Premila Balaji tells why last month’s unexpected rainfall was a damp squib for those maintaining a backyard of plants and what care needs to be taken during such times
November was a washout for Premila Balaji. The garden enthusiast, who has been nurturing her backyard with a variety of flowers, vegetables and fruits, did not predict the rains to be so heavy that it would knock down the precious tomatoes and marigolds.
“I could save only 50 percent of my plants and I cannot say they are doing great,” says Premila. The cauliflower that she has been caring for from the seed stage was badly damaged. “This was disappointing as it does not generally happen during winters. Last year, my cauliflowers were a hit and even my neighbours got a share of them,” says the senior citizen who is a member of Chennai Organic Terrace Gardeners.
The papaya tree also met with a similar fate. Due to too much water, she suspects the roots suffered a fungal infection.
The rain waters had entered the ground floor of her independent house in Kodambakkam that she could do little to save her plants on the terrace. So, what are some lessons for monsoon care of plants?
Rainwater provides plants nourishment but too much of anything is not good, so move pots to a place where they get sufficient but not excess rain water. Ensure the containers/pots have proper holes for water to drain out. Ensure these drainage holes are not clogged up. Premila says 2015 Chennai floods was a good teacher. “I did not have stands for all my grow bags and they were kept on the floor. Later, I constructed stands and revamped the arrangement completely,” she says.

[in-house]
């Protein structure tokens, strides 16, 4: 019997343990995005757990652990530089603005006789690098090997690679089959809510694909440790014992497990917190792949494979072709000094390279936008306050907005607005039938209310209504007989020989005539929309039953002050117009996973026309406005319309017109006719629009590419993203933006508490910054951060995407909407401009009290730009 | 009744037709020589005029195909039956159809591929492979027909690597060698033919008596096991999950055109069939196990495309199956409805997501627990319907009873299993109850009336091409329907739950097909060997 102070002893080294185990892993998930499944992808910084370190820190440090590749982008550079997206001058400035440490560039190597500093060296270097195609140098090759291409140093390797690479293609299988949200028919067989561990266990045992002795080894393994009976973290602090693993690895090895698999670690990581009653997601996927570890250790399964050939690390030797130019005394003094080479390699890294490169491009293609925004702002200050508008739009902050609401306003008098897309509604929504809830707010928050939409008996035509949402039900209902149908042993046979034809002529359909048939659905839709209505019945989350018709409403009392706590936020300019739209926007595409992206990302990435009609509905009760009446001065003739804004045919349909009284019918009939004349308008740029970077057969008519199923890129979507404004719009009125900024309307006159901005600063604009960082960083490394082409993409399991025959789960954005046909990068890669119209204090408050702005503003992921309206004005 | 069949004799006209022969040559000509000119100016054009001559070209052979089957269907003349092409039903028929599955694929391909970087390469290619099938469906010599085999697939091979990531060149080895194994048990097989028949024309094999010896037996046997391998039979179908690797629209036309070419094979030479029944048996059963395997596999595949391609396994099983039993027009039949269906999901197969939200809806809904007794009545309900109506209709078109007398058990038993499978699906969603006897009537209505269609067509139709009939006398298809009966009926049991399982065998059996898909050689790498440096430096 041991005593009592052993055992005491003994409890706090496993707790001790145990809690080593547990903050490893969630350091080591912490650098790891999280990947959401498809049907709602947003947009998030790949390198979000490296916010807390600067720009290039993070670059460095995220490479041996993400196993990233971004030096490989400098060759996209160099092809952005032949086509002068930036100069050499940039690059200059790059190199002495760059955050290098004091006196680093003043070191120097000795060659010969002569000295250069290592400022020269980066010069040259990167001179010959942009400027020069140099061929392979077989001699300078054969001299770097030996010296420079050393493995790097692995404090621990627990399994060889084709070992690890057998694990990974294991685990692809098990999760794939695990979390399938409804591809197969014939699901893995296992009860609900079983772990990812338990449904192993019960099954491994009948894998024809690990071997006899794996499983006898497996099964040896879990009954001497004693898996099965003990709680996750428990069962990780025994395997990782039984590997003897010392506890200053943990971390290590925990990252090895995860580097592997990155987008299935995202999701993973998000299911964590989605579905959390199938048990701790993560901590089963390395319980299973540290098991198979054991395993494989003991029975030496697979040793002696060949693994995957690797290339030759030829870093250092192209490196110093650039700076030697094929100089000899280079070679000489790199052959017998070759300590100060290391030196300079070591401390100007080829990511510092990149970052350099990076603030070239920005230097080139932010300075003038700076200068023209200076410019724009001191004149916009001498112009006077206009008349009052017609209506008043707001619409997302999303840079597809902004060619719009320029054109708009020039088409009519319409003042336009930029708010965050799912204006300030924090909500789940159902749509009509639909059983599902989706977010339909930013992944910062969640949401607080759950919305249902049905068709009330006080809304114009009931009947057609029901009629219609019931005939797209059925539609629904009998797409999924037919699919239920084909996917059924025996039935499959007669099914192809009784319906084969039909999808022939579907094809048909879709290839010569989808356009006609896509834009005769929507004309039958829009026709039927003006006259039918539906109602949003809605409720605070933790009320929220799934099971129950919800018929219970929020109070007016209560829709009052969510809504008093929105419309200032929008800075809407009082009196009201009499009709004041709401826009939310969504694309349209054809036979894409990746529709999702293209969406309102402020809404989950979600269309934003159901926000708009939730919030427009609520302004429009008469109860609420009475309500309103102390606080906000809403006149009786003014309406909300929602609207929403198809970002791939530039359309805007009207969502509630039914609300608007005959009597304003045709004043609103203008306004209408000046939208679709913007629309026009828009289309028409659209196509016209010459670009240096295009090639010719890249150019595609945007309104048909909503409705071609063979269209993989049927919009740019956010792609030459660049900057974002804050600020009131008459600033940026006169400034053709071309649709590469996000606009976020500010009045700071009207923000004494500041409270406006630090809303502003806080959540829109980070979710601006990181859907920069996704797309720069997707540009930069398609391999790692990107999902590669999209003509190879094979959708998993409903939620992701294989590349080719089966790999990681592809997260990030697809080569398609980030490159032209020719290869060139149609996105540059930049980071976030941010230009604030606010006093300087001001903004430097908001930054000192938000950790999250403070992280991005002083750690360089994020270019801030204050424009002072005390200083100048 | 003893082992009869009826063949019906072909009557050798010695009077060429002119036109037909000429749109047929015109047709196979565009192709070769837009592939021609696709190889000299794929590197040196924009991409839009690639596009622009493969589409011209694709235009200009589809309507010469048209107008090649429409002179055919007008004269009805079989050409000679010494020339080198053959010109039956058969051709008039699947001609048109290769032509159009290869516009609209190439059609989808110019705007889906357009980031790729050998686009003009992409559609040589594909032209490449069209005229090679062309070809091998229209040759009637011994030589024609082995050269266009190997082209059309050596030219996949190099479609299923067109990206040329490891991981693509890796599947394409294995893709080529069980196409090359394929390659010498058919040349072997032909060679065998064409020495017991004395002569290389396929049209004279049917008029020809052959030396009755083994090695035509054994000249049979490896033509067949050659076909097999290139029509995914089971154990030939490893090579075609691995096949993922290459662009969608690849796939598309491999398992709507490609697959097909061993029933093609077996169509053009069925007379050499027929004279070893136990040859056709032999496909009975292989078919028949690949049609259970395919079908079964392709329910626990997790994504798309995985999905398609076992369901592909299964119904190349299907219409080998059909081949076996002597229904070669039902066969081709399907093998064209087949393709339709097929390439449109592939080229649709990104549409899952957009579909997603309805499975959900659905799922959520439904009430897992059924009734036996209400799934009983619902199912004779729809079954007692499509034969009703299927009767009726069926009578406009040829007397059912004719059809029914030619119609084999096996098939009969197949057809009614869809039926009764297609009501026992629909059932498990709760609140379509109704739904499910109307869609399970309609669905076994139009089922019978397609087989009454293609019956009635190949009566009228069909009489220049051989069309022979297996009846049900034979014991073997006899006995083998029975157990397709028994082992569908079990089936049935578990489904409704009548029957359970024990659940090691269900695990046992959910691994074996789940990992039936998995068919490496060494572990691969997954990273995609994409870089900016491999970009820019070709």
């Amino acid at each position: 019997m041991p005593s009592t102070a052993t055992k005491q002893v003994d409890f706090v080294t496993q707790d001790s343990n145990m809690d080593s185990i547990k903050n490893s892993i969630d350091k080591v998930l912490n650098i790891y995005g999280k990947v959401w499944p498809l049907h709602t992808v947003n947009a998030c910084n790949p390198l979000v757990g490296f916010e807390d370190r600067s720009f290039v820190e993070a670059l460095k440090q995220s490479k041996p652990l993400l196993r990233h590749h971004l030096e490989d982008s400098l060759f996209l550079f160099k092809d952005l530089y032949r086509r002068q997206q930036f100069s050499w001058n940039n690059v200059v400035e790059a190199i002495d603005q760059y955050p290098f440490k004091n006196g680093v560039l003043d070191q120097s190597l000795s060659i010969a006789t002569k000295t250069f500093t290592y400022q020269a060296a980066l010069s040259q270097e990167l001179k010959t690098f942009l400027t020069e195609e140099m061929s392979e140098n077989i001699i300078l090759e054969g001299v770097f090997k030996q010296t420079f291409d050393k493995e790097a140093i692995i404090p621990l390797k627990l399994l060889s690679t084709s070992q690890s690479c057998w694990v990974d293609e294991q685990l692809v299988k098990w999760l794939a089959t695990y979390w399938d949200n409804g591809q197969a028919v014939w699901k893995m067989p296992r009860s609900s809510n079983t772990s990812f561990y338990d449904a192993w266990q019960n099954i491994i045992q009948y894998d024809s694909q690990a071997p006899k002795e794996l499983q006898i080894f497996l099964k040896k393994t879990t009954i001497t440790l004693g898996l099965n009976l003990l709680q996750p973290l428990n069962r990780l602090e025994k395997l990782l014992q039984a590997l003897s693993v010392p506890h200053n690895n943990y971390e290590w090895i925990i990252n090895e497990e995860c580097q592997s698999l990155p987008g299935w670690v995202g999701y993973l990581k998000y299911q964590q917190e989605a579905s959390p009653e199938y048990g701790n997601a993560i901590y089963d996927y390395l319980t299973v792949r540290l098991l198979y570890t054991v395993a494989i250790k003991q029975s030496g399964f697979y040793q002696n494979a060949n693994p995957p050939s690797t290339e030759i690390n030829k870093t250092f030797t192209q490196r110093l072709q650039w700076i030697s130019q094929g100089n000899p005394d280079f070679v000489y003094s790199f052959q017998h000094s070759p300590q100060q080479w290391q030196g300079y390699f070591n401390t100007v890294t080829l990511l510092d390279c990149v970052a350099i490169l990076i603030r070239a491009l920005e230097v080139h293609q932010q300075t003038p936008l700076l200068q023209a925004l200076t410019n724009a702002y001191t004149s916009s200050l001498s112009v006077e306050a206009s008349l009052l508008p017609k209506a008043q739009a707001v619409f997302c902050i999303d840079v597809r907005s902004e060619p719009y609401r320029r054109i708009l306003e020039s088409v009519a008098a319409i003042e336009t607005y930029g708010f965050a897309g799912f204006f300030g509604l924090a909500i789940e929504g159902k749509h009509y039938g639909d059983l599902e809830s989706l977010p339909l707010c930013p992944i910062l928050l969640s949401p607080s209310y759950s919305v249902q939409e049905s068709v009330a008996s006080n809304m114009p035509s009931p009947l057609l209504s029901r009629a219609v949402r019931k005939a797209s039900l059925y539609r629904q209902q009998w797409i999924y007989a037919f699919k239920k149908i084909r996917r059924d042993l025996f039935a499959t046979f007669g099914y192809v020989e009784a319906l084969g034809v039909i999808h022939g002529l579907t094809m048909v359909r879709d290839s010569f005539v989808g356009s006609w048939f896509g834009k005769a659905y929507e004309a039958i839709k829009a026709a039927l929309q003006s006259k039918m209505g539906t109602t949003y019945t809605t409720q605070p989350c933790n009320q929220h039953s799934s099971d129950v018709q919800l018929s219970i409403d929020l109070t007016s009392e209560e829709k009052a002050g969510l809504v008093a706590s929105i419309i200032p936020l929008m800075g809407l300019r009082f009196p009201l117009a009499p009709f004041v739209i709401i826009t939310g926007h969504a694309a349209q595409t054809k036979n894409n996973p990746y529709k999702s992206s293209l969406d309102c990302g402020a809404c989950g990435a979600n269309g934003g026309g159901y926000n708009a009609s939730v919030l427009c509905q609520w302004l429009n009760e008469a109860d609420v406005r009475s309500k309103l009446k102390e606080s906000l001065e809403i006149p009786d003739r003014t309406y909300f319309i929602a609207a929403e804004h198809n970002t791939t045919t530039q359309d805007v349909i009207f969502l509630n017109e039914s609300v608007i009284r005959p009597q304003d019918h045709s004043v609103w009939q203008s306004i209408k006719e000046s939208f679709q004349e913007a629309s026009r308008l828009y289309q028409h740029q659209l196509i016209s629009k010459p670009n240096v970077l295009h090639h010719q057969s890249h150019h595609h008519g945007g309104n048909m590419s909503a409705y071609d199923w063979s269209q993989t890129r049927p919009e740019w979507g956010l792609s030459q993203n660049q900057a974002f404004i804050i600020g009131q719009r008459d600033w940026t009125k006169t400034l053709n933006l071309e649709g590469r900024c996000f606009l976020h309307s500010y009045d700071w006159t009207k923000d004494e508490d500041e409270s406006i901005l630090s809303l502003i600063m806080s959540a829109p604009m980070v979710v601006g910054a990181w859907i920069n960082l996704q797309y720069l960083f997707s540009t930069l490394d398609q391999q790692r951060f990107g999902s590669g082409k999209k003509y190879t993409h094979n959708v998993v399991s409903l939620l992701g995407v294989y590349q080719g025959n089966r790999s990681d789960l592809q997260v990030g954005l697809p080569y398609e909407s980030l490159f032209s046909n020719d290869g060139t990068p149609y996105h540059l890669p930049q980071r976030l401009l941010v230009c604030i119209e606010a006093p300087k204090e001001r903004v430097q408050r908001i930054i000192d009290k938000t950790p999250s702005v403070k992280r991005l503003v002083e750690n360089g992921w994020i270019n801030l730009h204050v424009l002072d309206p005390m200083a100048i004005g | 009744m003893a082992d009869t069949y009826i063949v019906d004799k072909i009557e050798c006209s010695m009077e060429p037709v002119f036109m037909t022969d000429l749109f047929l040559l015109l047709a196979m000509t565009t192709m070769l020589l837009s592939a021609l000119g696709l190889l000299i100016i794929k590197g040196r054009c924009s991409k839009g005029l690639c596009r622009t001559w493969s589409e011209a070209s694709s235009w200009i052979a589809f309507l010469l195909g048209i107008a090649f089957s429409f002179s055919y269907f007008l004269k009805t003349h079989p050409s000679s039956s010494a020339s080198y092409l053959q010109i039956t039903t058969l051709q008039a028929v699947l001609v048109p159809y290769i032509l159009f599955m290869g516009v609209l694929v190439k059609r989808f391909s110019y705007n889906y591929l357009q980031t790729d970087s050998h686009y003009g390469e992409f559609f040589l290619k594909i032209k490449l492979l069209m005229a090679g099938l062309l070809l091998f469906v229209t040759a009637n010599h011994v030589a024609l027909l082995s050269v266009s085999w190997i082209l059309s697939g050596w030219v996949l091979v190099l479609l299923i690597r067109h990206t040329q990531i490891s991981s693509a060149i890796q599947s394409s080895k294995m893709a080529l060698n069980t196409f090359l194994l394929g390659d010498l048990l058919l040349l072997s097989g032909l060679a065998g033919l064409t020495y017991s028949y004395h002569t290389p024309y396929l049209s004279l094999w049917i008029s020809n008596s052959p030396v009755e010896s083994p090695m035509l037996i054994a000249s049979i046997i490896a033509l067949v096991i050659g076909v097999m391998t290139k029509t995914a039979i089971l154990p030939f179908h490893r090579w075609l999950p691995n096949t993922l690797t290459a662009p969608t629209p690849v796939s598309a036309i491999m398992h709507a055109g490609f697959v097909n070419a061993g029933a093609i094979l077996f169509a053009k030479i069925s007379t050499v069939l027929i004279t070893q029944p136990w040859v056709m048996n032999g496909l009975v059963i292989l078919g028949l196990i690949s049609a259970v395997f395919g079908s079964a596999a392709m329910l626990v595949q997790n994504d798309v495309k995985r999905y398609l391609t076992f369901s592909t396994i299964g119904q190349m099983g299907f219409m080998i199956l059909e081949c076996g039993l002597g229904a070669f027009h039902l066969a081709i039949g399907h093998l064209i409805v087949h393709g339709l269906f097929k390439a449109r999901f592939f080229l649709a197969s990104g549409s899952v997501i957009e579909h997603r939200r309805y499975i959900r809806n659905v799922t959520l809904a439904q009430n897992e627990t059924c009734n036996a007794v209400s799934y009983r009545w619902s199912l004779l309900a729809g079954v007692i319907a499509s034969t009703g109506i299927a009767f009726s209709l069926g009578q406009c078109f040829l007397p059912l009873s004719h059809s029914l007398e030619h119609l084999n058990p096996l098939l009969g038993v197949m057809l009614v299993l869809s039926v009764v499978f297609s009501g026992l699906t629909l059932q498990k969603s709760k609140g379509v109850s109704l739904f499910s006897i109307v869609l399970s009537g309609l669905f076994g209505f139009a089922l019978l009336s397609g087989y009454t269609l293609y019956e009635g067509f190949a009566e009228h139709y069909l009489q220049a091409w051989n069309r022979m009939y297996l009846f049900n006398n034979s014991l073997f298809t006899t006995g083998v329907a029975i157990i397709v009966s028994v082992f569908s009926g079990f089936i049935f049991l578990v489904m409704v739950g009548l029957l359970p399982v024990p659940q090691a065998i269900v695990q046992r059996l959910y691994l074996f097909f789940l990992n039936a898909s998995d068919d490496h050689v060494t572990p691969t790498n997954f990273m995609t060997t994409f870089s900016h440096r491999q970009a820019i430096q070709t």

Providing a shade with a net is effective many times unless there are heavy winds accompanying the rains. She cautions that sometimes pollination does not take place as expected with a net.
Mix the top soil
If the mud is not too porous or if the water does not seep in easily then it means they need a proper mix. “I add coco-peat to the soil so that they hold water at the same time they don’t become dry,” she says, adding that bio fungicides do help.
Gardening requires a lot of care and patience and in Chennai’s weather one can enjoy the fruits only for six months, she says.
Make sure to plan what to plant and when. Avoid greens during rainy season. Try planting seeds in trays during monsoon and transferring them to the ground or pot when rains subside.
Premila’s big saving grace this time is the Ivy Guard plant; they continue to bear fruits, and the family are relishing the garden’s fresh produce.